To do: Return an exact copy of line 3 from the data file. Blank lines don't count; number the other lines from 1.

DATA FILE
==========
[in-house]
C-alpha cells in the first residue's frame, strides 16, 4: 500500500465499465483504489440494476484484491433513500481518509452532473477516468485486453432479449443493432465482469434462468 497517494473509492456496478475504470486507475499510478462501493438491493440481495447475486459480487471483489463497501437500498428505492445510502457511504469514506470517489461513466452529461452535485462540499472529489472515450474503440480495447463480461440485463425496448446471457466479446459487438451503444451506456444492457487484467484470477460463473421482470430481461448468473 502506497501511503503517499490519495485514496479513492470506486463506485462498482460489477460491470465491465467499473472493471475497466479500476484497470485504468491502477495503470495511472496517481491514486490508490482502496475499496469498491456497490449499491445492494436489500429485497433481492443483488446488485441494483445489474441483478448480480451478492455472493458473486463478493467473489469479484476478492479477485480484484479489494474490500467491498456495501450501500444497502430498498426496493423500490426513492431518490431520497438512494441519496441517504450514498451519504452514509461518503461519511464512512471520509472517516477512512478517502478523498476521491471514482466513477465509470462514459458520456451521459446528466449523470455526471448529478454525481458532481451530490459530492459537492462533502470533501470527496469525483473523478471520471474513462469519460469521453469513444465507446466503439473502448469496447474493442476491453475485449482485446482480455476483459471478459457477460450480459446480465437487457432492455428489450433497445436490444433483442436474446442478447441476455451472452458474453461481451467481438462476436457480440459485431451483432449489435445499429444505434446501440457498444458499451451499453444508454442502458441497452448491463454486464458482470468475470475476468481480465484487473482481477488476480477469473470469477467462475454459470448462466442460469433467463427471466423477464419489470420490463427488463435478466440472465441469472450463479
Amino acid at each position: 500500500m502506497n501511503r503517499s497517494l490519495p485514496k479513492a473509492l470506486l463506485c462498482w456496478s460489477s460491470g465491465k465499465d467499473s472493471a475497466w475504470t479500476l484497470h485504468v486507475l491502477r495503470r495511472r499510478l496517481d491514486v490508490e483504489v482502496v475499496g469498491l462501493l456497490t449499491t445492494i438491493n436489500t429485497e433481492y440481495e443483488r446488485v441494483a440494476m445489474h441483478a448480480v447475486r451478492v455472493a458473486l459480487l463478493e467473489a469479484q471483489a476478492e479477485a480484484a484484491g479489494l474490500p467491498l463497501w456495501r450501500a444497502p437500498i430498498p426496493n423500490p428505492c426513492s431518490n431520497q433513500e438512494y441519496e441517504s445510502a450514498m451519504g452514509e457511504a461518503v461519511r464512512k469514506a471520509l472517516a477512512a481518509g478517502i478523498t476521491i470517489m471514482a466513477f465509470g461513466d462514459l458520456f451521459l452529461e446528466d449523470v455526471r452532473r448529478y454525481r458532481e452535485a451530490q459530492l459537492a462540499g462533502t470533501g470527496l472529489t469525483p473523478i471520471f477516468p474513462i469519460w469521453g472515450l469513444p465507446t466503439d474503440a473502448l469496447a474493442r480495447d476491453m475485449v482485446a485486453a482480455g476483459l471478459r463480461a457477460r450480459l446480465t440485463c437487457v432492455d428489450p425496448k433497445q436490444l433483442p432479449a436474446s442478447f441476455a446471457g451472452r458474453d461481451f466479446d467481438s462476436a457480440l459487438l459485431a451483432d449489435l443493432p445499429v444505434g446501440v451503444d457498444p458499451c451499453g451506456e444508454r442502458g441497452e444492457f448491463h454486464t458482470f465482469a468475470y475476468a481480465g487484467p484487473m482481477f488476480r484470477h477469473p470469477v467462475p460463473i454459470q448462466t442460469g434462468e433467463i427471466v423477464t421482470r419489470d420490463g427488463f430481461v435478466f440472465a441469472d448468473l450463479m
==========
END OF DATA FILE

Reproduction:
Amino acid at each position: 500500500m502506497n501511503r503517499s497517494l490519495p485514496k479513492a473509492l470506486l463506485c462498482w456496478s460489477s460491470g465491465k465499465d467499473s472493471a475497466w475504470t479500476l484497470h485504468v486507475l491502477r495503470r495511472r499510478l496517481d491514486v490508490e483504489v482502496v475499496g469498491l462501493l456497490t449499491t445492494i438491493n436489500t429485497e433481492y440481495e443483488r446488485v441494483a440494476m445489474h441483478a448480480v447475486r451478492v455472493a458473486l459480487l463478493e467473489a469479484q471483489a476478492e479477485a480484484a484484491g479489494l474490500p467491498l463497501w456495501r450501500a444497502p437500498i430498498p426496493n423500490p428505492c426513492s431518490n431520497q433513500e438512494y441519496e441517504s445510502a450514498m451519504g452514509e457511504a461518503v461519511r464512512k469514506a471520509l472517516a477512512a481518509g478517502i478523498t476521491i470517489m471514482a466513477f465509470g461513466d462514459l458520456f451521459l452529461e446528466d449523470v455526471r452532473r448529478y454525481r458532481e452535485a451530490q459530492l459537492a462540499g462533502t470533501g470527496l472529489t469525483p473523478i471520471f477516468p474513462i469519460w469521453g472515450l469513444p465507446t466503439d474503440a473502448l469496447a474493442r480495447d476491453m475485449v482485446a485486453a482480455g476483459l471478459r463480461a457477460r450480459l446480465t440485463c437487457v432492455d428489450p425496448k433497445q436490444l433483442p432479449a436474446s442478447f441476455a446471457g451472452r458474453d461481451f466479446d467481438s462476436a457480440l459487438l459485431a451483432d449489435l443493432p445499429v444505434g446501440v451503444d457498444p458499451c451499453g451506456e444508454r442502458g441497452e444492457f448491463h454486464t458482470f465482469a468475470y475476468a481480465g487484467p484487473m482481477f488476480r484470477h477469473p470469477v467462475p460463473i454459470q448462466t442460469g434462468e433467463i427471466v423477464t421482470r419489470d420490463g427488463f430481461v435478466f440472465a441469472d448468473l450463479m